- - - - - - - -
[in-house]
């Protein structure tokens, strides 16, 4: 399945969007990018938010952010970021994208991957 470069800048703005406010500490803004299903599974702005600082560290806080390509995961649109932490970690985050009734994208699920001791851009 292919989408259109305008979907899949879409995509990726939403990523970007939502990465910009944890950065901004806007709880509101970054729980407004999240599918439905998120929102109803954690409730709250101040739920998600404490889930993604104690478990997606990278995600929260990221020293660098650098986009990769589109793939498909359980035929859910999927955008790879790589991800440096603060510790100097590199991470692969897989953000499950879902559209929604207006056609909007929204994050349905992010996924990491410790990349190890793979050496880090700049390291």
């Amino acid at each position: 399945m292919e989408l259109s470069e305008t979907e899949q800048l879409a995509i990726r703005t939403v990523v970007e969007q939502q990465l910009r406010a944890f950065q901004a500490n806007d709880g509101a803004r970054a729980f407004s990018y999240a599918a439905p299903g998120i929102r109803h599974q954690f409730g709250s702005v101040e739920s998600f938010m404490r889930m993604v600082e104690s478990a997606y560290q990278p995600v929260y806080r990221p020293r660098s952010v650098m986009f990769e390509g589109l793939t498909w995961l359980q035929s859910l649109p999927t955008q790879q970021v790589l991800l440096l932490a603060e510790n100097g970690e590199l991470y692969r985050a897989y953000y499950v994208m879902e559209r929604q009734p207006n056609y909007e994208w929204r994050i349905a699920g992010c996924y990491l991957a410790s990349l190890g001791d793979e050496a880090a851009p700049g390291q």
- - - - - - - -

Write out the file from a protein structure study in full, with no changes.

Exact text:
[in-house]
């Protein structure tokens, strides 16, 4: 399945969007990018938010952010970021994208991957 470069800048703005406010500490803004299903599974702005600082560290806080390509995961649109932490970690985050009734994208699920001791851009 292919989408259109305008979907899949879409995509990726939403990523970007939502990465910009944890950065901004806007709880509101970054729980407004999240599918439905998120929102109803954690409730709250101040739920998600404490889930993604104690478990997606990278995600929260990221020293660098650098986009990769589109793939498909359980035929859910999927955008790879790589991800440096603060510790100097590199991470692969897989953000499950879902559209929604207006056609909007929204994050349905992010996924990491410790990349190890793979050496880090700049390291």
């Amino acid at each position: 399945m292919e989408l259109s470069e305008t979907e899949q800048l879409a995509i990726r703005t939403v990523v970007e969007q939502q990465l910009r406010a944890f950065q901004a500490n806007d709880g509101a803004r970054a729980f407004s990018y999240a599918a439905p299903g998120i929102r109803h599974q954690f409730g709250s702005v101040e739920s998600f938010m404490r889930m993604v600082e104690s478990a997606y560290q990278p995600v929260y806080r990221p020293r660098s952010v650098m986009f990769e390509g589109l793939t498909w995961l359980q035929s859910l649109p999927t955008q790879q970021v790589l991800l440096l932490a603060e510790n100097g970690e590199l991470y692969r985050a897989y953000y499950v994208m879902e559209r929604q009734p207006n056609y909007e994208w929204r994050i349905a699920g992010c996924y990491l991957a410790s990349l190890g001791d793979e050496a880090a851009p700049g390291q």